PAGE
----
I’ve never been so aware of male/female roles as I have been living on a sailboat. There are just some things that are easier for each sex. I try my best and have become stronger to help on board, but have also learned to modify things and grasp the reality that I’m not as strong as Tobin or have the experience with some things that he does! For instance, I have filled our water jugs on shore a few times while he’s been gone and lugged them out to the boat, hoisted them to the deck and filled the tanks. BUT, I learned my lesson one night in Annapolis as to HOW I needed to do this. Instead of filling the water jugs all the way to full, I fill them to about 3/4. To their fullest capacity I can’t physically hoist them on to the deck, but at 3/4 I can fairly easily. How did I learn this lessen? I admit, I learned the hard way. I had filled the jugs to full, was lifting one at a time on to the deck, and it was too heavy. I didn’t quite get the jug up over the toe rail, so it bounced off, and instinctually I didn’t want to drop it in the water, so I held on to it as I  fell out of the dinghy in to the water, fully clothed. Never again. Good thing it was late summer and the water was still warm. It took me a while to admit this to anyone besides the pets who witnessed the whole thing. When Tobin fills jugs, he fills them completely full and carries on a normal conversation as he gracefully lifts them up on to the boat. Yep, I’m a girl and not as strong. So, I fill the jugs 3/4. Once again, if I have the choice, yes, I would rather do the dishes and the laundry instead of hoist water jugs or fix the diesel engine. I’ll gladly take the female chores thank you! And, lucky for me, Tobin does like to cook and he’s good at it!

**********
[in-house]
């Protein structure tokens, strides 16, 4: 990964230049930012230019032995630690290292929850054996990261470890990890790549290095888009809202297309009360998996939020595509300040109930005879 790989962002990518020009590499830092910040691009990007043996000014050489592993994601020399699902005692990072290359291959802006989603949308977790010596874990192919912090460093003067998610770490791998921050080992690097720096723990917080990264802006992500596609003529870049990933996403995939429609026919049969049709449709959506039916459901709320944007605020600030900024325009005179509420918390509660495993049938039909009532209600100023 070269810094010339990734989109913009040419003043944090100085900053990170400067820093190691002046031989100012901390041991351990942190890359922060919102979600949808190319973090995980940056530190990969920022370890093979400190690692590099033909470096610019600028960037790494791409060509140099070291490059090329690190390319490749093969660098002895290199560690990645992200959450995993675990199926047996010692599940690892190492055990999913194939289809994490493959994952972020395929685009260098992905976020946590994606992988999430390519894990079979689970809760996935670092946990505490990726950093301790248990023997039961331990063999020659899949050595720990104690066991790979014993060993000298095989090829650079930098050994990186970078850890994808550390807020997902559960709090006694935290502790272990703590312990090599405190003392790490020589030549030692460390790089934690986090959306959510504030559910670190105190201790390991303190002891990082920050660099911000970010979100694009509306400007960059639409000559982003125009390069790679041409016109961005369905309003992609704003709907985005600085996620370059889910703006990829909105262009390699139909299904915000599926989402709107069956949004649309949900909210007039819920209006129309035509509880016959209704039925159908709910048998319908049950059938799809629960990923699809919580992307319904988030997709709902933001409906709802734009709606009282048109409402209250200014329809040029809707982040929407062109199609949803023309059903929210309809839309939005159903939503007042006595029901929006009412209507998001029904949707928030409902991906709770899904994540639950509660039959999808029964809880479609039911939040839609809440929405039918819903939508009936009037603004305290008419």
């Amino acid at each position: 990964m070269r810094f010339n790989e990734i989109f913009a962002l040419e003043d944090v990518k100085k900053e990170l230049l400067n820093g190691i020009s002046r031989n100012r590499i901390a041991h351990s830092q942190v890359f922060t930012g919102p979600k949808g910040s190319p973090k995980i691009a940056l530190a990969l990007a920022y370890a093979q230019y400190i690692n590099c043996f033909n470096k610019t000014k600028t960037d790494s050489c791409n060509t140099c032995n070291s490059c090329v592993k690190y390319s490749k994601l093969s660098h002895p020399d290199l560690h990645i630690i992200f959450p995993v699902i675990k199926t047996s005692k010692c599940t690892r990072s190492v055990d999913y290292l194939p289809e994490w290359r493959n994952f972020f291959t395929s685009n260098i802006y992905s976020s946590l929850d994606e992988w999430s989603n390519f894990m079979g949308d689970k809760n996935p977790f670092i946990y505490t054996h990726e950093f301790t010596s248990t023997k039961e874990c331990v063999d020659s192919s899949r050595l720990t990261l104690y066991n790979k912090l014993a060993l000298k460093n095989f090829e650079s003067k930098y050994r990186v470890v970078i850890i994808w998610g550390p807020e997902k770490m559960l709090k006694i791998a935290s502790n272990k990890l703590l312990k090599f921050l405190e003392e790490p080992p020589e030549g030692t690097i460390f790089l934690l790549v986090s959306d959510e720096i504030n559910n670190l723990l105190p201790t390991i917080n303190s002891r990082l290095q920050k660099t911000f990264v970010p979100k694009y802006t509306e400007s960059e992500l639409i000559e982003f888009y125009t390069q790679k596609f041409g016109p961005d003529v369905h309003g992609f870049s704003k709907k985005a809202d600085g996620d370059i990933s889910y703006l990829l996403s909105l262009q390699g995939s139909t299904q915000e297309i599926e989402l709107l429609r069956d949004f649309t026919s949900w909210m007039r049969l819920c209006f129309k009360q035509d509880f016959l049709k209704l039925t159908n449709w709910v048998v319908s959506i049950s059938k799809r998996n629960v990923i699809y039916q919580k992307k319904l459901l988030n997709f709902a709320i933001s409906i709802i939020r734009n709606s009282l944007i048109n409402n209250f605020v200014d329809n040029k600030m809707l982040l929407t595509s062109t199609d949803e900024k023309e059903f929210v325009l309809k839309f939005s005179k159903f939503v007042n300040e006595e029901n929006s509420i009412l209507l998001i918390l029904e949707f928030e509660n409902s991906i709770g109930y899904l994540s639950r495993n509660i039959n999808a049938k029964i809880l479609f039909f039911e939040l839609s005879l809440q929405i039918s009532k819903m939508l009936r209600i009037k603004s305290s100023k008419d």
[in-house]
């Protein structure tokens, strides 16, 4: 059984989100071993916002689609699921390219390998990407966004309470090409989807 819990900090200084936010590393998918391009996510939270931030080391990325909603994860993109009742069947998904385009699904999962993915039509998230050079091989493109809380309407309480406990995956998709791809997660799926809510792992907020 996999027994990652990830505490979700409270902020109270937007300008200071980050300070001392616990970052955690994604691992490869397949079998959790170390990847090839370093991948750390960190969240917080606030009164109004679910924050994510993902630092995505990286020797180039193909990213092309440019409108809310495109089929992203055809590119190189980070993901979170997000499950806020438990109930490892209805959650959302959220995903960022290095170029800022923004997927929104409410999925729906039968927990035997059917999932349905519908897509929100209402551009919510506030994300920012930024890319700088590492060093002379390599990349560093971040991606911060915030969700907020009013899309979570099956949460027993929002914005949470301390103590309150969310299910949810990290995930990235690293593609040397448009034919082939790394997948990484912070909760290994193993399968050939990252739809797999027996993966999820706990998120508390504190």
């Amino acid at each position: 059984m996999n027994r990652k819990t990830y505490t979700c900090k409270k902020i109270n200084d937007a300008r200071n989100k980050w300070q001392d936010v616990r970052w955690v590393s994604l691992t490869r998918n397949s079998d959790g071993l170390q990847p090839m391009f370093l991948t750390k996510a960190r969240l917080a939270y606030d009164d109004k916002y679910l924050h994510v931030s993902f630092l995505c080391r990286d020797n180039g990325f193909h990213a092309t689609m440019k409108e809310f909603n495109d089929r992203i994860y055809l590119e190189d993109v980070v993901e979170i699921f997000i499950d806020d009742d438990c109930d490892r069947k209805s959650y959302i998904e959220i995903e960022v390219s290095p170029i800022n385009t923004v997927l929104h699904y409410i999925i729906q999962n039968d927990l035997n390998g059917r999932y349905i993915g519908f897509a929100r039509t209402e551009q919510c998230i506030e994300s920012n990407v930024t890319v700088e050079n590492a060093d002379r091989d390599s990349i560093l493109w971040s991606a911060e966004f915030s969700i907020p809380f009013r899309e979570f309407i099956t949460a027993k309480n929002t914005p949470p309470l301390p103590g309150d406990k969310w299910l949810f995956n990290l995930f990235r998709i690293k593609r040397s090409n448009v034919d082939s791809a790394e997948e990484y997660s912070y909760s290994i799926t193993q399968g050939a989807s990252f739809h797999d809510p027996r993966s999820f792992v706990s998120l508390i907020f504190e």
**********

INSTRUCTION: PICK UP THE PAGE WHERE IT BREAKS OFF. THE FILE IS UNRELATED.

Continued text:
So for you women out there that want to weld a dodger, more power to you! I admire that. And, for those of you men that want to do the dishes, feel free. But, if you’re on my boat, I hope you have strength, carpentry skills and welding skills, too!

Then and Now pics

First boat, TRUST, before we worked on her and before her name change

Jeep from Colorado – we had thought of everything we needed to bring….including a composting toilet for TRUST

TRUST after her makeover in Newport, RI – looking much better!

BALANCE on the hard in Deltaville, VA – bare boned and needing owners

BALANCE here in Lake Worth, FL a couple of weeks ago after her paint job  – which Tobin did all himself!